By CĂ©dric Durand (UniversitĂ© Paris 13), and SĂ©bastien Villemot
When it was introduced at the turn of the millennium, the euro was widely perceived as a major achievement for Europe. The apparent economic successes, coupled with cross-country convergence of several economic indicators, fueled this sentiment of success. A couple of years later, the picture looks dramatically different. The world financial crisis has revealed imbalances that have led to the sovereign debt crisis and brought the euro area on the verge of dislocation. The austerity policies that became the norm on the continent in 2011 fueled a protracted stagnation, with growth rates that look bleak in comparison to the United States and the United Kingdom.
This economic underperformance has fueled popular resentment against the euro, now seen by a growing number of European people as the problem rather than the solution. The financial community itself seems to be prepared to the possibility of an exit or a dissolution of the single currency by cutting back on cross-border positions. Greece was on the verge to leave in 2015. And the intellectual mood is also shifting: leading thinkers, such as US economist Joseph Stiglitz, or German Sociologist Wolfgang Streeck are among the most visible figures of a wider change of attitude. suite…»
The five-year presidential term in France will have been marked by the success of COP21, which led to the signing in December 2015 of the Paris Agreement to limit the rise in global temperatures to 2Â°C by the end of the century. Despite this, climate and energy issues do not seem to be priorities in the upcoming presidential debate.
These issues nevertheless deserve to be dealt with in depth, given that the decisions required entail a long-term commitment by France. In order to meet the goals France has set itself in the Law on the energy transition and green growth (LTECV), it is necessary as soon as possible to undertake the changes required in our energy mix and to improve its efficiency in order to hold down demand from the main energy-consuming sectors, i.e. residential, services, transport and industry. suite…»
The publication of the price index by the INSEE on November 15 confirmed the return of inflation to positive territory, +0.4%, in October and September, after it oscillated around 0 since the end of 2014. The deflationary phase experienced over the past two years has in part replicated the trajectory of the energy price index, which saw the price of oil fall in early 2016 to one-third of its price in mid-2014. With a weighting of almost 8% in the all-items index, the energy price index, which incorporates the price of fuel but also of oil-indexed products such as gas and electricity, automatically pushed down inflation. This phase of energy-related disinflation now seems to have come to an end, with crude oil prices rising to between USD 45 and 50 a barrel since the low in mid-January 2016 at under USD 30. The gradual rise in the year-on-year change in the energy price index since spring has in fact pulled along the overall index. suite…»
Analysis and Forecasting Department (international team)
This text relies on the 2016-2018 forecast for the global economy and the euro zone,Â the full version of which is available here, in French.
After avoiding a Grexit in the summer of 2015, Europeans will now have to face a Brexit. In addition to what should be a significant impact on the UK economy lies the question of the effect this shock will have on other countries. Given that all the indicators seemed to be green for finally allowing the euro zone to recover from the double-dip recession following the 2007-2008 financial crisis and then the sovereign debt crisis, will a Brexit risk interrupting the trend towards a recovery? This fear is all the more credible as the delayed recovery was not sufficient to absorb all the imbalances that built up over the years of crisis. The unemployment rate for the euro zone was still over 10% in the second quarter of 2016. A halt to growth would only exacerbate the social crisis and in turn fuel doubt â€“ and therefore mistrust â€“ about Europe’s ability to live up to the ambitions set outÂ in the preamble to the Treaty on the Functioning of the European Union and reiterated in Lisbon in 2000. suite…»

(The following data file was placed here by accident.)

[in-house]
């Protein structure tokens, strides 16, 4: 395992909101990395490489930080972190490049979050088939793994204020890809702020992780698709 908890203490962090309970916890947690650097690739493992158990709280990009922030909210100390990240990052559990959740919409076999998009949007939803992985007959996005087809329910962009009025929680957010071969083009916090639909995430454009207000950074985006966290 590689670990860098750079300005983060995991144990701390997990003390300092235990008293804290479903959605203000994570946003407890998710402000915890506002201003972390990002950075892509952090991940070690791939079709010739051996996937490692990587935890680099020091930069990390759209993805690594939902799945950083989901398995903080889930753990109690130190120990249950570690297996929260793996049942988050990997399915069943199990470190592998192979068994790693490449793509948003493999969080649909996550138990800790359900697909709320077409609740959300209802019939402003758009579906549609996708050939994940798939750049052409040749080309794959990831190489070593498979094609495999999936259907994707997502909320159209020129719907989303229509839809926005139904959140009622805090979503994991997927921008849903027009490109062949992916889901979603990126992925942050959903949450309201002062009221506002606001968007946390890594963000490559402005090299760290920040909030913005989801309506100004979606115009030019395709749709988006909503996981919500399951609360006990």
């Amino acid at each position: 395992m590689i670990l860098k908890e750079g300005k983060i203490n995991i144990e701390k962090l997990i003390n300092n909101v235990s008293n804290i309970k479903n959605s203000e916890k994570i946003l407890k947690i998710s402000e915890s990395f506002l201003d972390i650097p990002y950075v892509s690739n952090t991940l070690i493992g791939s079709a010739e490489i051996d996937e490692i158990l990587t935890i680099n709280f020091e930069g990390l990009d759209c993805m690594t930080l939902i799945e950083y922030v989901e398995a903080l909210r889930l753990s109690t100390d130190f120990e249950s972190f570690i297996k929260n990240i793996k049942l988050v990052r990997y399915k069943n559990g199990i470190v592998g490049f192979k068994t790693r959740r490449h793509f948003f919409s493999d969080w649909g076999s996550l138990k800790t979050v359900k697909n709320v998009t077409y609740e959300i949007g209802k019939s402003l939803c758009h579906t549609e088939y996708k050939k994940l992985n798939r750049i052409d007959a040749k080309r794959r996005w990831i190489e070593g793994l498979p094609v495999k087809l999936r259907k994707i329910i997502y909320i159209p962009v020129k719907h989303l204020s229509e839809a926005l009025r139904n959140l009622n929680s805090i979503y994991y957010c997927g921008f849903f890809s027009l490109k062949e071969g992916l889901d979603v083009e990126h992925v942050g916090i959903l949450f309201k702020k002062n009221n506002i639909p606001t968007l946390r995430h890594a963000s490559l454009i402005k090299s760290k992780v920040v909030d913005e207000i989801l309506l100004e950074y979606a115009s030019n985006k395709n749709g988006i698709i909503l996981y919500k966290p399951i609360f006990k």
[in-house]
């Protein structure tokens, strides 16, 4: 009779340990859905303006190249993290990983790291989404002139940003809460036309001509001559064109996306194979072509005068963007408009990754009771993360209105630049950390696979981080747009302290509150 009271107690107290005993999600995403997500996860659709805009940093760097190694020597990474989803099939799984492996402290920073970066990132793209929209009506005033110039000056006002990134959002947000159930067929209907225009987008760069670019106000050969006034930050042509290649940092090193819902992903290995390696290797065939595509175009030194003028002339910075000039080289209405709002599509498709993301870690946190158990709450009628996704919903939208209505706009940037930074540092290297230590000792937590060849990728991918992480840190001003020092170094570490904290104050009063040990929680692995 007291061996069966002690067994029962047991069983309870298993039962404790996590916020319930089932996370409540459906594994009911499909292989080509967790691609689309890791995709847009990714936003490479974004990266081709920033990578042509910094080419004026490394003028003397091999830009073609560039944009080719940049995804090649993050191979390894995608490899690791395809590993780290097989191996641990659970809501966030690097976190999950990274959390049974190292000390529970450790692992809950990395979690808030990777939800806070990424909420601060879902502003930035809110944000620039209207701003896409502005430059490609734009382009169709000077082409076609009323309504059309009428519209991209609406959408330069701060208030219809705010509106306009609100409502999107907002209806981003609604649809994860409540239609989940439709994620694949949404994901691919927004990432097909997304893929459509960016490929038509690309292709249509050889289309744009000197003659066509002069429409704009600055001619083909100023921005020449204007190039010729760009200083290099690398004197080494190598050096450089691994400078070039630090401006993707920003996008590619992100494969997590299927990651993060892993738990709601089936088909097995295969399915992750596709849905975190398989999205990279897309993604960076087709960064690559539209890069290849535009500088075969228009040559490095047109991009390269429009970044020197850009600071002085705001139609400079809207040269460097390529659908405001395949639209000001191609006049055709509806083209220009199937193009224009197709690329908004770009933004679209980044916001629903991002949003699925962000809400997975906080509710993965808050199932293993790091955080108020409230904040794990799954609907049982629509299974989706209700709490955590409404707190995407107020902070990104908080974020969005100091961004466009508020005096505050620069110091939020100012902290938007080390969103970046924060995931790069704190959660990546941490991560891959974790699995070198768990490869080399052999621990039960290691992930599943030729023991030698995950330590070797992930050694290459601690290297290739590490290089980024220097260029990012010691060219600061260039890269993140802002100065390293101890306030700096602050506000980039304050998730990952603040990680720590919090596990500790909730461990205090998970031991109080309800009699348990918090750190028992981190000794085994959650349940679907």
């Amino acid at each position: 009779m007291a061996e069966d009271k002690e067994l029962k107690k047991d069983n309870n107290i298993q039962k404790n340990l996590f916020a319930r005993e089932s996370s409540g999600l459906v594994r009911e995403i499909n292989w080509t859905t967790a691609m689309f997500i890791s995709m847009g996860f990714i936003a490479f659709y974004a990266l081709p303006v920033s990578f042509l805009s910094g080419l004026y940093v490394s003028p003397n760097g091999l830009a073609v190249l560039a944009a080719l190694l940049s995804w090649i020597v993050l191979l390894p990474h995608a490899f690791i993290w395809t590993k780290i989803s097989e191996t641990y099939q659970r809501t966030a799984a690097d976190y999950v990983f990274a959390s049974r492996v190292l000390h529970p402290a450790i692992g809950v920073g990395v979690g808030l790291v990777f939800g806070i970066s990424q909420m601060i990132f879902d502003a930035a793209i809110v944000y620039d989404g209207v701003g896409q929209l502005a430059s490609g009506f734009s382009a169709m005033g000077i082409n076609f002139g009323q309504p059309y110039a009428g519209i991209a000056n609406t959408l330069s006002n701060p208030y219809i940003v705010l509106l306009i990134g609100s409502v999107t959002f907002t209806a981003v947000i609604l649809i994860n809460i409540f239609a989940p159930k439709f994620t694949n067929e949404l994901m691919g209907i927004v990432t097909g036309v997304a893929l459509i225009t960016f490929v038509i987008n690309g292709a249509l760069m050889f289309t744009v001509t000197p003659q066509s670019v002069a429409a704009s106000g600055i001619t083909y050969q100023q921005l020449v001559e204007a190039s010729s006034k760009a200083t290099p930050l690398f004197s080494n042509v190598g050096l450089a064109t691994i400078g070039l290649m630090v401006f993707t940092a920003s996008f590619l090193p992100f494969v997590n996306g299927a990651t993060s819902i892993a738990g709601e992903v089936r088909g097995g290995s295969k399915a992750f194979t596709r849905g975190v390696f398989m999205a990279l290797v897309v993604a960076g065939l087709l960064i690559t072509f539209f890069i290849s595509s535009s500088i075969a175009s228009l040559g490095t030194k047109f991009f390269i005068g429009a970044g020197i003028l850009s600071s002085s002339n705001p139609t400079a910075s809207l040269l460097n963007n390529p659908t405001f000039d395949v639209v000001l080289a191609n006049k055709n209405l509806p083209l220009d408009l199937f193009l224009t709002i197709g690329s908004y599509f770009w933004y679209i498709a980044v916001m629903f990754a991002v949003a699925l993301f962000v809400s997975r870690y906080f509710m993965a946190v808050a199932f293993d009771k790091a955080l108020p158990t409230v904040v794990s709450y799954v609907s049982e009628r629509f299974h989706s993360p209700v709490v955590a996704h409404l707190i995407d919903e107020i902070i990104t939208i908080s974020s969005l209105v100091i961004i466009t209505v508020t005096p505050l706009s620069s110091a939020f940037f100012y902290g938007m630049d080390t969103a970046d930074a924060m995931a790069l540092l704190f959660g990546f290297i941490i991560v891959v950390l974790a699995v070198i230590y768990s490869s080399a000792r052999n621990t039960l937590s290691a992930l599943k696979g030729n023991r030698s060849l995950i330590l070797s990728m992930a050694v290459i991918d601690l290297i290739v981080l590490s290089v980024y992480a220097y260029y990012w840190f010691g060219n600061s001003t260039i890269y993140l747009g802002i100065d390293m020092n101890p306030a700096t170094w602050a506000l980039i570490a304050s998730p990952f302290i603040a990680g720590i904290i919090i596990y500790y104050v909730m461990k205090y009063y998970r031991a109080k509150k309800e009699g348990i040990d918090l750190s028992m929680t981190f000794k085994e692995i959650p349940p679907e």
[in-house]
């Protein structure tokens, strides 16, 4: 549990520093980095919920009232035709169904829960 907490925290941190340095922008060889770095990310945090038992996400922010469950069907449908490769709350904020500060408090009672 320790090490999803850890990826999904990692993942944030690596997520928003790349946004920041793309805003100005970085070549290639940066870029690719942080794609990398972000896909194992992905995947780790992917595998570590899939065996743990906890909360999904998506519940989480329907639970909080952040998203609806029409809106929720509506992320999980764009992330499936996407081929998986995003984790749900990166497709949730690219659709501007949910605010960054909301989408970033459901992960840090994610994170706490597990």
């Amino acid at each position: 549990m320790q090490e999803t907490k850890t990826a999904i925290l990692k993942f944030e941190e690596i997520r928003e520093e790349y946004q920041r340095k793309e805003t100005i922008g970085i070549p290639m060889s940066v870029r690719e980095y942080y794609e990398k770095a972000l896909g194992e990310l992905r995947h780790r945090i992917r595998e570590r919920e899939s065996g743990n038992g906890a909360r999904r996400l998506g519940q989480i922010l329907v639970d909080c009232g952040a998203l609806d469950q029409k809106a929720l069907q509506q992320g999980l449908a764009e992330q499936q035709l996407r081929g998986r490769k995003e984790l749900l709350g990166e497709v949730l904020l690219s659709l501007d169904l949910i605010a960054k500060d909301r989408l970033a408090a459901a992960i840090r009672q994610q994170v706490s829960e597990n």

By the Analysis and Forecasting Department
This text summarizes the 2016-2017 forecast for the French economy.Â Click here to consult the full version, in French.
The news on 28 October that French economic growth came to 0.2% in the third quarter of 2016 constitutes a cyclical signal that is consistent with our analysis of the state of Franceâ€™s economy. This figure is close to our latest forecast (+0.3% forecast for the third quarter) and in line with our growth scenario up to 2018.
After three years of sluggish growth (0.5% on average over the period 2012-14), activity picked up moderately in France in 2015 (1.2%), driven by falling oil prices, the depreciation of the euro and a lowered level of fiscal consolidation. For the first time since 2011, the French economy has begun to create jobs in the private sector (98,000 for the year as a whole), which has been encouraged by tax measures that cut labour costs. Combined with an increase in the number of employees in the public sector (+49,000) and the creation of non-salaried jobs (+56,000), the number of unemployed according to the ILO fell in 2015 (-63,000, or -0.2 percentage point of the active population). Meanwhile, boosted by additional tax cuts on industrial equipment, business investment has revived in 2015 (+3.9% yoy).
French growth has been below that of the rest of the euro zone since 2014; in addition to the fact that it did better over the period 2008-2013, this is due to two major factors: first, France made greater fiscal adjustments than its European neighbours over the period 2014-16, and second, exports did not contribute much to growth, even though the fiscal approach to supply policy aimed to restore the competitiveness of French business. It seems, however, that since 2015 French exporters have chosen to improve their margins rather than to reduce their export prices, with no impact on their export volumes. While for a number of quarters now this behaviour has resulted in falling market share, this might still turn out to be an asset in the longer term due to strengthening the financial position of the countryâ€™s exporters, especially if these margins are reinvested in non-cost competitiveness and lead to upgrading the products manufactured in France.